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Best way to copy a DVD (not a movie)

Discussion in 'Tech Talk - Gadgets, Gizmos and Technology' started by sigma1914, Feb 15, 2009.

  1. sigma1914

    sigma1914 Well-Known Member DBSTalk Club

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    Sep 5, 2006
    Allen, TX
    My dad, a Vietnam war veteran, returned to Vietnam last year. He took many pictures & created a great DVD slideshow set to music with a program called ProShow Gold.
    He wants to burn more copies for others. Is there an alternative to the slideshow software to burn more copies? It can be flaky. He succeeded with Roxio, but he has to keep switching discs (only 1 drive). TYIA.
     
  2. houskamp

    houskamp Active Member

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    Sep 14, 2006
    most DVD programs can copy it.. just tell it you want multiple copies and it won't keep asking for original disk..
     
  3. BattleZone

    BattleZone Hall Of Fame

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    Right. By telling the computer you want multiple copies, it will keep the image that it copies to the hard drive until you've fed in the same number of blank discs that you told it you needed when you started. No more having to swap in the original to be read each time.
     
  4. Grentz

    Grentz New Member

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  5. deltafowler

    deltafowler Duplicate User (Account Closed)

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    Aug 28, 2007
    I'd rip the DVD to an ISO image.

    This way, he'll have the image on the PC as a backup and it can be used in the future, should more copies be desired, without needing the original DVD again.

    Depending on your version of Roxio, you may be able to accomplish the task with their software.
    If not, then use the program linked above by Grentz.
     
  6. machavez00

    machavez00 Hall Of Fame

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    Phoenix,...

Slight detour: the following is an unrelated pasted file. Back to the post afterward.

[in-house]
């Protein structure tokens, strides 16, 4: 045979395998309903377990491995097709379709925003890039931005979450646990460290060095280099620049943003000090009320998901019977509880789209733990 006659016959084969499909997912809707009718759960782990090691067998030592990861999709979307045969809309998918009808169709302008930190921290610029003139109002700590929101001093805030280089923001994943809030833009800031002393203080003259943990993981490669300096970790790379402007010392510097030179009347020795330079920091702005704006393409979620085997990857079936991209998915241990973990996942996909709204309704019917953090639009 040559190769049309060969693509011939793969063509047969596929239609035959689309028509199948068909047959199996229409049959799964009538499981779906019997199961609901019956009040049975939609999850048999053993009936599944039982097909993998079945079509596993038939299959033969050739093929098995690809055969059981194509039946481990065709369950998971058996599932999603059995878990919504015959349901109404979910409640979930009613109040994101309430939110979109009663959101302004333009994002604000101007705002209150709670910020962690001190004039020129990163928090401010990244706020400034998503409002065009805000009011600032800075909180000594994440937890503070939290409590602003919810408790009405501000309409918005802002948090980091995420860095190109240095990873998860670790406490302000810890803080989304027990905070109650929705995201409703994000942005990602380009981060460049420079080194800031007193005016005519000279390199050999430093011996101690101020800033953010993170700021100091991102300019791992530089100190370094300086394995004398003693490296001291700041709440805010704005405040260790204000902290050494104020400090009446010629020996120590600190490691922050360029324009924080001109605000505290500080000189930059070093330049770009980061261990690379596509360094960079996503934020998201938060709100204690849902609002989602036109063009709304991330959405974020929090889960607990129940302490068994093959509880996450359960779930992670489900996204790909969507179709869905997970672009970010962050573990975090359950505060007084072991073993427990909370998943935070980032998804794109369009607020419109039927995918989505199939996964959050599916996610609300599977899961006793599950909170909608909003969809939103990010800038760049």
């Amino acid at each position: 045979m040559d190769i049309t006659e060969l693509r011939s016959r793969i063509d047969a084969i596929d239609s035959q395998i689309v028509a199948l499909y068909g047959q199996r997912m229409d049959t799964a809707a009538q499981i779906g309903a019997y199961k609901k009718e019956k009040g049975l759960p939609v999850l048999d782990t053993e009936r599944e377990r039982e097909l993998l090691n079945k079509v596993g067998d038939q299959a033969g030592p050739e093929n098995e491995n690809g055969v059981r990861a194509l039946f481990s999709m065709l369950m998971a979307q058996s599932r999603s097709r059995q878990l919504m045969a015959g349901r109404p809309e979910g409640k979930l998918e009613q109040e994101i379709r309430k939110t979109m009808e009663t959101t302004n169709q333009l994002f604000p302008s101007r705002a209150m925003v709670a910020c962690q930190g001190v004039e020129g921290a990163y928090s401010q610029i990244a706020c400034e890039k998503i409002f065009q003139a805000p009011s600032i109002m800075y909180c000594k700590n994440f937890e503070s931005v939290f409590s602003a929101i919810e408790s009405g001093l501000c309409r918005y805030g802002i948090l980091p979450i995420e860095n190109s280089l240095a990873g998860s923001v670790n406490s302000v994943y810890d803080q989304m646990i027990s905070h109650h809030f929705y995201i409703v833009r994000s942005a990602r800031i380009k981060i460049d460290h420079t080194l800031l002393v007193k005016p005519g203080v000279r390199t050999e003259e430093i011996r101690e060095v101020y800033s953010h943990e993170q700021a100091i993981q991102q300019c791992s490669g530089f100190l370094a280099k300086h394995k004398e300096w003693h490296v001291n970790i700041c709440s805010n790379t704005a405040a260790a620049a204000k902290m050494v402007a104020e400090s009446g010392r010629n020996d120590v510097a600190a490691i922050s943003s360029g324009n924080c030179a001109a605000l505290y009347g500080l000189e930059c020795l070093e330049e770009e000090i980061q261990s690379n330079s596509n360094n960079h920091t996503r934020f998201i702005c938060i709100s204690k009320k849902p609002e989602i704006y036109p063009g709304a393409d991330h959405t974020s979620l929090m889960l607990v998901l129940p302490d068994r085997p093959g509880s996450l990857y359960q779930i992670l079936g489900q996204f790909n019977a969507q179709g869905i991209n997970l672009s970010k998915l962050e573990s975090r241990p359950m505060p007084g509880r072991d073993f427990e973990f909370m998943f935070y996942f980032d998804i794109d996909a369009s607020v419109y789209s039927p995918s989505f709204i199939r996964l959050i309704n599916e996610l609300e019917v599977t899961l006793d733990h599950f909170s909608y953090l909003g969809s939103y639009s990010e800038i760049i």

This is what I did when I made a DVD for my father in-law's family reunion. I made about 20 copies, and then made a master disk image just in case someone else wanted one later on.
     
  7. xIsamuTM

    xIsamuTM Icon

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    Jul 8, 2008
    if you're archiving a video like this (home movies, slide show, etc) is it better to burn the dvd image as a backup, the .iso as raw data, or to compress to an .avi? doing a similar project.
     
  8. deltafowler

    deltafowler Duplicate User (Account Closed)

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    I wouldn't compress the video unless it was necessary.
    Either save the parent raw file or do an ISO image.

    Of course, the sad reality is that all of these will most likely be obsolete in ten years.
     
  9. xIsamuTM

    xIsamuTM Icon

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    Jul 8, 2008
    really, what do you see being the next big thing in "permanent" data storage by then? (no dr. who references, please)
     
  10. davring

    davring Hall Of Fame

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    Jan 13, 2007
    I would like to know as well as I have 100's of DVD's as archive for VHS and 8mm home movies, and more to do. Should I wait for something better? :)
     

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